Bill C-18 generates fear and fury

The push of omnibus agricultural Bill C-18 into reality will dissolve Canada’s current state of the industry


Black Press

The push of omnibus agricultural Bill C-18 into reality will dissolve Canada’s current state of the industry as it stands into one where farmers, the backbone and producers of the industry, have less rights and control over the aspects of their own livelihood, according to National Farmers Union President Jan Slomp, who recently met with a group of farmers from Ponoka County to explain to them how the bill would affect their operations.

First, from the bill will stem a fast track approval for foreign organizations to import fertilizers, chemicals or seeds without Canadian entities issuing the present level of resources to ensure its safety, the NFU president says.

Secondly, the bill will also allow advance payment given to farmers for crops in bin. Slomp fears this payment system will lead to land grabbing on Canadian soil by foreign entities seeking the same advance payments.

Thirdly, Bill C-18 will restrict famer’s abilities to save seeds and deliver the rights to the seeds to the private sector and the Plant Breeders Rights (PBR), which is an act, a form of intellectual property rights, designed to provide legal protection to plant breeders and their varieties.

The amendments the bill is proposing to PBR would mean farmers would no longer be allowed to produce, reproduce or condition the seeds to be used on their own holdings.

Historically, farmers have always had the right to reseed but Bill C-18 would downgrade that right to a privilege, which could be revoked by Parliament at any time.

“Now we have to rely on the holder of the Plant Breeders Rights to give us that privilege,” said Slomp.

“It’s completely useless,” he added.

Slomp says for the last 14,000 years it’s been farmers who have been developing seed varieties and under the Principle of Farmers Seed Act, they were given unrestricted right to save, clean, condition, store and sell their seed.

He also fears Bill C-18 will hamper the sustainability of the seed industry’s future because it limits the scope of variety as well as hardiness and health of the seed exposed to Canada’s climates, weather and growing season. More importance will be placed on seeds developed and owned by the private sector, as well as those imported, which are feared to have a lower yield rate as there’s more of a chance they won’t be acclimatized.

This new system would also introduce point end royalty collection in Canada for the first time, meaning when farmers are ready to sell, they would have to make a payment to the PBR owners.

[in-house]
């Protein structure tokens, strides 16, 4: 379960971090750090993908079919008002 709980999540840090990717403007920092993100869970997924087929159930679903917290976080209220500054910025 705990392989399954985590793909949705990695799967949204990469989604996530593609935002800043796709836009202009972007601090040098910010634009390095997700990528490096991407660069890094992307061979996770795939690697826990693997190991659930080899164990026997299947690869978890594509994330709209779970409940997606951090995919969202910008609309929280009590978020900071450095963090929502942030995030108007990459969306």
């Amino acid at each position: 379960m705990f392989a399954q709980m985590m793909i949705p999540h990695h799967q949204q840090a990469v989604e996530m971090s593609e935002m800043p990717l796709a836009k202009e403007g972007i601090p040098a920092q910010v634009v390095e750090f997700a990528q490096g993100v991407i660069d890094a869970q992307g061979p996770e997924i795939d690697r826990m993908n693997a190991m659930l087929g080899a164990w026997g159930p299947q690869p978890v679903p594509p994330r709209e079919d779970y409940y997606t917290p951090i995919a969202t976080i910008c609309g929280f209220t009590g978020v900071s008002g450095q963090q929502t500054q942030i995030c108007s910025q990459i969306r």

These royalties would have to be continually paid on an annual basis, which is what concerns Slomp. In the case farmers couldn’t afford the royalties, it’s ruled that the PBR owners can claim machinery and immovable assets.

Bill C-18 could cause seed costs to further rise and will extend royalties up to 20 years on a variety. “As soon as farmers pay end point royalties, farmers will no longer save seed. When that is a reality we’ll see costs go up,” said Slomp.

“We are really getting nothing for giving up a lot,” said Slomp.

The rights being taken away from the public sector and given to the private sector will remain to be funded by the public and allow what Slomp is calling “double dipping” into the pockets of farmers.

Along with the end point royalties, farmers already pay a levy to the public sector, which wouldn’t be dropped because the public sector will still be wanted to carry variety seed development for the first 6 years of the seed before being scooped by the private sector to claim as their own, says Slomp.

“No politician has grasped all of these different aspects in one vote. It’s insane. It should be considered undemocratic,” said Slomp.

“This is not a democracy. It’s very sad that we have so little room for intelligence and we have our whole future hanging up on these false ideologies,” added former NDP candidate Doug Hart.

When asked about potential benefits of the bill, Slomp said the minister will claim it will open up Canada’s access to foreign varieties. However, he feels if public breeding was properly funded foreign varieties wouldn’t be needed.